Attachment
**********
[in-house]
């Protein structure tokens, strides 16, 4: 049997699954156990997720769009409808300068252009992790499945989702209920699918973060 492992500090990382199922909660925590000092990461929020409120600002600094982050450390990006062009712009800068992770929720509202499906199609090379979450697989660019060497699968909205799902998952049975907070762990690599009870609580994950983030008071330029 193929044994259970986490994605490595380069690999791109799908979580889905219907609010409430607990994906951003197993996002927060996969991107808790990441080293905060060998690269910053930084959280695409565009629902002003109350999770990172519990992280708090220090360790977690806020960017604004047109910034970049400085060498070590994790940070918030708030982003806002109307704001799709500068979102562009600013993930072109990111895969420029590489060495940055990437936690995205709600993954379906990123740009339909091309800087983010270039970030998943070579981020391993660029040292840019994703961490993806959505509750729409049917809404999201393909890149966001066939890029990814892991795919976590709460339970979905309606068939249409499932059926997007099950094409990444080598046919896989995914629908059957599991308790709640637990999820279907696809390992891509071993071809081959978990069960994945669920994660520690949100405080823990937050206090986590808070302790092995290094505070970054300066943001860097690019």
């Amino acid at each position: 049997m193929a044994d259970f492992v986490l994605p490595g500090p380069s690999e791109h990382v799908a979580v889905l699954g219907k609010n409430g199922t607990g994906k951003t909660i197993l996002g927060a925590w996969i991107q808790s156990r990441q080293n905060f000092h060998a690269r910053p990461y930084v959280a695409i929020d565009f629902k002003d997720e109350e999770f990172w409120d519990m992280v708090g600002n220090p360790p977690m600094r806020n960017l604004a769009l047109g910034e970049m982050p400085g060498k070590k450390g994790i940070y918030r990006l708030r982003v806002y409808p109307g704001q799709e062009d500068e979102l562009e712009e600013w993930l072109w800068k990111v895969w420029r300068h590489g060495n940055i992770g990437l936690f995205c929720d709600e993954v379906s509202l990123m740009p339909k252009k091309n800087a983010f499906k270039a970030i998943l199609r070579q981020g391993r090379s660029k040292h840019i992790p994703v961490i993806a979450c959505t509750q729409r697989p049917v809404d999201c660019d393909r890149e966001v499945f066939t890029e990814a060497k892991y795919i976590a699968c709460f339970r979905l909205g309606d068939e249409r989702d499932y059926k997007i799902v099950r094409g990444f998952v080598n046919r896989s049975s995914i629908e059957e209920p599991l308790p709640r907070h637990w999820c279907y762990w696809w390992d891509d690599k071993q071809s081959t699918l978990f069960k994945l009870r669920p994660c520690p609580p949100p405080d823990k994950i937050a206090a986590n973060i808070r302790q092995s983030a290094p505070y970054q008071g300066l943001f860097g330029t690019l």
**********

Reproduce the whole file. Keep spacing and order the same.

[in-house]
């Protein structure tokens, strides 16, 4: 049997699954156990997720769009409808300068252009992790499945989702209920699918973060 492992500090990382199922909660925590000092990461929020409120600002600094982050450390990006062009712009800068992770929720509202499906199609090379979450697989660019060497699968909205799902998952049975907070762990690599009870609580994950983030008071330029 193929044994259970986490994605490595380069690999791109799908979580889905219907609010409430607990994906951003197993996002927060996969991107808790990441080293905060060998690269910053930084959280695409565009629902002003109350999770990172519990992280708090220090360790977690806020960017604004047109910034970049400085060498070590994790940070918030708030982003806002109307704001799709500068979102562009600013993930072109990111895969420029590489060495940055990437936690995205709600993954379906990123740009339909091309800087983010270039970030998943070579981020391993660029040292840019994703961490993806959505509750729409049917809404999201393909890149966001066939890029990814892991795919976590709460339970979905309606068939249409499932059926997007099950094409990444080598046919896989995914629908059957599991308790709640637990999820279907696809390992891509071993071809081959978990069960994945669920994660520690949100405080823990937050206090986590808070302790092995290094505070970054300066943001860097690019």
């Amino acid at each position: 049997m193929a044994d259970f492992v986490l994605p490595g500090p380069s690999e791109h990382v799908a979580v889905l699954g219907k609010n409430g199922t607990g994906k951003t909660i197993l996002g927060a925590w996969i991107q808790s156990r990441q080293n905060f000092h060998a690269r910053p990461y930084v959280a695409i929020d565009f629902k002003d997720e109350e999770f990172w409120d519990m992280v708090g600002n220090p360790p977690m600094r806020n960017l604004a769009l047109g910034e970049m982050p400085g060498k070590k450390g994790i940070y918030r990006l708030r982003v806002y409808p109307g704001q799709e062009d500068e979102l562009e712009e600013w993930l072109w800068k990111v895969w420029r300068h590489g060495n940055i992770g990437l936690f995205c929720d709600e993954v379906s509202l990123m740009p339909k252009k091309n800087a983010f499906k270039a970030i998943l199609r070579q981020g391993r090379s660029k040292h840019i992790p994703v961490i993806a979450c959505t509750q729409r697989p049917v809404d999201c660019d393909r890149e966001v499945f066939t890029e990814a060497k892991y795919i976590a699968c709460f339970r979905l909205g309606d068939e249409r989702d499932y059926k997007i799902v099950r094409g990444f998952v080598n046919r896989s049975s995914i629908e059957e209920p599991l308790p709640r907070h637990w999820c279907y762990w696809w390992d891509d690599k071993q071809s081959t699918l978990f069960k994945l009870r669920p994660c520690p609580p949100p405080d823990k994950i937050a206090a986590n973060i808070r302790q092995s983030a290094p505070y970054q008071g300066l943001f860097g330029t690019l």